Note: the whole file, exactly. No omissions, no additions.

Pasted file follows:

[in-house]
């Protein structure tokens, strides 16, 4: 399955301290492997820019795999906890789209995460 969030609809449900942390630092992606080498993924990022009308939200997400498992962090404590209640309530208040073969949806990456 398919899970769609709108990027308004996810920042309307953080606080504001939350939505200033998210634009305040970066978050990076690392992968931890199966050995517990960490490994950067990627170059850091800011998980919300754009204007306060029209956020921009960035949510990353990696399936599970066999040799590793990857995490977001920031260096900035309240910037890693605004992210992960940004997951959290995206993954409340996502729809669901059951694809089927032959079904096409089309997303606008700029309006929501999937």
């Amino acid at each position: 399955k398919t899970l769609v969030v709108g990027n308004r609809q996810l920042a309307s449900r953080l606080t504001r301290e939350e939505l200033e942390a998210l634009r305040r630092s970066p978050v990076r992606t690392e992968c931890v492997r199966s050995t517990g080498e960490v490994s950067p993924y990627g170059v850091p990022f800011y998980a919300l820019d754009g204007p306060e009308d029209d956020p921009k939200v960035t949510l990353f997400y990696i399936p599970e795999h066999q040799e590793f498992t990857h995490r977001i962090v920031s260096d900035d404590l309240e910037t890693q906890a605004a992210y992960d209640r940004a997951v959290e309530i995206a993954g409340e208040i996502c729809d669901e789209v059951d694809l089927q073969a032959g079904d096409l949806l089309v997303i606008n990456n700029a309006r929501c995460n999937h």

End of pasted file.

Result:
[in-house]
């Protein structure tokens, strides 16, 4: 399955301290492997820019795999906890789209995460 969030609809449900942390630092992606080498993924990022009308939200997400498992962090404590209640309530208040073969949806990456 398919899970769609709108990027308004996810920042309307953080606080504001939350939505200033998210634009305040970066978050990076690392992968931890199966050995517990960490490994950067990627170059850091800011998980919300754009204007306060029209956020921009960035949510990353990696399936599970066999040799590793990857995490977001920031260096900035309240910037890693605004992210992960940004997951959290995206993954409340996502729809669901059951694809089927032959079904096409089309997303606008700029309006929501999937």
């Amino acid at each position: 399955k398919t899970l769609v969030v709108g990027n308004r609809q996810l920042a309307s449900r953080l606080t504001r301290e939350e939505l200033e942390a998210l634009r305040r630092s970066p978050v990076r992606t690392e992968c931890v492997r199966s050995t517990g080498e960490v490994s950067p993924y990627g170059v850091p990022f800011y998980a919300l820019d754009g204007p306060e009308d029209d956020p921009k939200v960035t949510l990353f997400y990696i399936p599970e795999h066999q040799e590793f498992t990857h995490r977001i962090v920031s260096d900035d404590l309240e910037t890693q906890a605004a992210y992960d209640r940004a997951v959290e309530i995206a993954g409340e208040i996502c729809d669901e789209v059951d694809l089927q073969a032959g079904d096409l949806l089309v997303i606008n990456n700029a309006r929501c995460n999937h």